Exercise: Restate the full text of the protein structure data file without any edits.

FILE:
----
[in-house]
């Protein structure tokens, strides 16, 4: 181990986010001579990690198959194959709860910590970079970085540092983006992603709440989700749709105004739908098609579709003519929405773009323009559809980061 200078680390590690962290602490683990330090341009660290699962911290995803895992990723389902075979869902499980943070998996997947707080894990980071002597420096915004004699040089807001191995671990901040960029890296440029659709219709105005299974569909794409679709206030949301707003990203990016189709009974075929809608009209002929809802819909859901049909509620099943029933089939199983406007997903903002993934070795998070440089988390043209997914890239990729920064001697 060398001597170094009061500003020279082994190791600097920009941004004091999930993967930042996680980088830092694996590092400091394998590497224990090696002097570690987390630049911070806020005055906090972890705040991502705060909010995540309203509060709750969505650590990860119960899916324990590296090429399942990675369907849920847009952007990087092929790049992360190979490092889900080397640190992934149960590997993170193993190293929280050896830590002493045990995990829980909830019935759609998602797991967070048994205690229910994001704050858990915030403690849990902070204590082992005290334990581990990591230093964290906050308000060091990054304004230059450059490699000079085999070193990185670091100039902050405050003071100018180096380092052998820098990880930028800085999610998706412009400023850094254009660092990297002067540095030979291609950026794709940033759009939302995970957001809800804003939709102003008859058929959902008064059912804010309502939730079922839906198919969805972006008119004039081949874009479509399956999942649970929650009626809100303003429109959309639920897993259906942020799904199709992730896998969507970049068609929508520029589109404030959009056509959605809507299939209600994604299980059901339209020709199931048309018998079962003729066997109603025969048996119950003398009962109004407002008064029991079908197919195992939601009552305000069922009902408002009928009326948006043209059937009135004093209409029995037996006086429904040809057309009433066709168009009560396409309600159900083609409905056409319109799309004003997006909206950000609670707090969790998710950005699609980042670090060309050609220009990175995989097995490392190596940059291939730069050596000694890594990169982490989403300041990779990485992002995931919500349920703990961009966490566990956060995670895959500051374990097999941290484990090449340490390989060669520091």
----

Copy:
[in-house]
């Protein structure tokens, strides 16, 4: 181990986010001579990690198959194959709860910590970079970085540092983006992603709440989700749709105004739908098609579709003519929405773009323009559809980061 200078680390590690962290602490683990330090341009660290699962911290995803895992990723389902075979869902499980943070998996997947707080894990980071002597420096915004004699040089807001191995671990901040960029890296440029659709219709105005299974569909794409679709206030949301707003990203990016189709009974075929809608009209002929809802819909859901049909509620099943029933089939199983406007997903903002993934070795998070440089988390043209997914890239990729920064001697 060398001597170094009061500003020279082994190791600097920009941004004091999930993967930042996680980088830092694996590092400091394998590497224990090696002097570690987390630049911070806020005055906090972890705040991502705060909010995540309203509060709750969505650590990860119960899916324990590296090429399942990675369907849920847009952007990087092929790049992360190979490092889900080397640190992934149960590997993170193993190293929280050896830590002493045990995990829980909830019935759609998602797991967070048994205690229910994001704050858990915030403690849990902070204590082992005290334990581990990591230093964290906050308000060091990054304004230059450059490699000079085999070193990185670091100039902050405050003071100018180096380092052998820098990880930028800085999610998706412009400023850094254009660092990297002067540095030979291609950026794709940033759009939302995970957001809800804003939709102003008859058929959902008064059912804010309502939730079922839906198919969805972006008119004039081949874009479509399956999942649970929650009626809100303003429109959309639920897993259906942020799904199709992730896998969507970049068609929508520029589109404030959009056509959605809507299939209600994604299980059901339209020709199931048309018998079962003729066997109603025969048996119950003398009962109004407002008064029991079908197919195992939601009552305000069922009902408002009928009326948006043209059937009135004093209409029995037996006086429904040809057309009433066709168009009560396409309600159900083609409905056409319109799309004003997006909206950000609670707090969790998710950005699609980042670090060309050609220009990175995989097995490392190596940059291939730069050596000694890594990169982490989403300041990779990485992002995931919500349920703990961009966490566990956060995670895959500051374990097999941290484990090449340490390989060669520091």